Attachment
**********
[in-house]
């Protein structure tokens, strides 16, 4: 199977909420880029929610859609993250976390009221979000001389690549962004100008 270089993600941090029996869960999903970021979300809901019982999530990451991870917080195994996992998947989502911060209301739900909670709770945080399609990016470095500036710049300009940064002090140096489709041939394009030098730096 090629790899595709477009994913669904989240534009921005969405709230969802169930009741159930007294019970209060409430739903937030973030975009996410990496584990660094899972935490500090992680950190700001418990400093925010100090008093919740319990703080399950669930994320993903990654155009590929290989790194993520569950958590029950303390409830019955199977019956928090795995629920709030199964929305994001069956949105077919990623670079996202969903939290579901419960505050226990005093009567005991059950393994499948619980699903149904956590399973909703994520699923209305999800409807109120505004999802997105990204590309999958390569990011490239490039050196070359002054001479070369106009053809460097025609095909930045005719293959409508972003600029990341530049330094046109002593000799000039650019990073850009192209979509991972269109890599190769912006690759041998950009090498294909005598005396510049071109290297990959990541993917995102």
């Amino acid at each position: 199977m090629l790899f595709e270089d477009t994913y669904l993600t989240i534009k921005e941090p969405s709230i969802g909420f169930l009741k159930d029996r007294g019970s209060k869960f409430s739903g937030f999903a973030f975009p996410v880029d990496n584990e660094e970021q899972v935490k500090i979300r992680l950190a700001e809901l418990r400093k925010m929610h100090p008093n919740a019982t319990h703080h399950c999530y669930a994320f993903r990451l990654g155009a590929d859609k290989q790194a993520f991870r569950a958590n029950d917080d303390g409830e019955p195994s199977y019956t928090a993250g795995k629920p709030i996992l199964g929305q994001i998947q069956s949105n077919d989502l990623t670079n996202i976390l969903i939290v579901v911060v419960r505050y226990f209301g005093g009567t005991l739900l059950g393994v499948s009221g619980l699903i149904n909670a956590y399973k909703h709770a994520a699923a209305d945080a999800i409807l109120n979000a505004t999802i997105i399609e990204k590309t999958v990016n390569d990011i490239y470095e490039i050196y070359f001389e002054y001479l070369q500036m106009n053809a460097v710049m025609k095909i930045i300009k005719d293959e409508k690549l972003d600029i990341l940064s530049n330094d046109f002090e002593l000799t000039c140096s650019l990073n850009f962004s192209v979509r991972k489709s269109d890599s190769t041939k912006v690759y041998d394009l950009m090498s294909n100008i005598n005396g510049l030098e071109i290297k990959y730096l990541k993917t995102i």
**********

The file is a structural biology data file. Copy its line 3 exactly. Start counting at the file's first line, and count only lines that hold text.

């Amino acid at each position: 199977m090629l790899f595709e270089d477009t994913y669904l993600t989240i534009k921005e941090p969405s709230i969802g909420f169930l009741k159930d029996r007294g019970s209060k869960f409430s739903g937030f999903a973030f975009p996410v880029d990496n584990e660094e970021q899972v935490k500090i979300r992680l950190a700001e809901l418990r400093k925010m929610h100090p008093n919740a019982t319990h703080h399950c999530y669930a994320f993903r990451l990654g155009a590929d859609k290989q790194a993520f991870r569950a958590n029950d917080d303390g409830e019955p195994s199977y019956t928090a993250g795995k629920p709030i996992l199964g929305q994001i998947q069956s949105n077919d989502l990623t670079n996202i976390l969903i939290v579901v911060v419960r505050y226990f209301g005093g009567t005991l739900l059950g393994v499948s009221g619980l699903i149904n909670a956590y399973k909703h709770a994520a699923a209305d945080a999800i409807l109120n979000a505004t999802i997105i399609e990204k590309t999958v990016n390569d990011i490239y470095e490039i050196y070359f001389e002054y001479l070369q500036m106009n053809a460097v710049m025609k095909i930045i300009k005719d293959e409508k690549l972003d600029i990341l940064s530049n330094d046109f002090e002593l000799t000039c140096s650019l990073n850009f962004s192209v979509r991972k489709s269109d890599s190769t041939k912006v690759y041998d394009l950009m090498s294909n100008i005598n005396g510049l030098e071109i290297k990959y730096l990541k993917t995102i």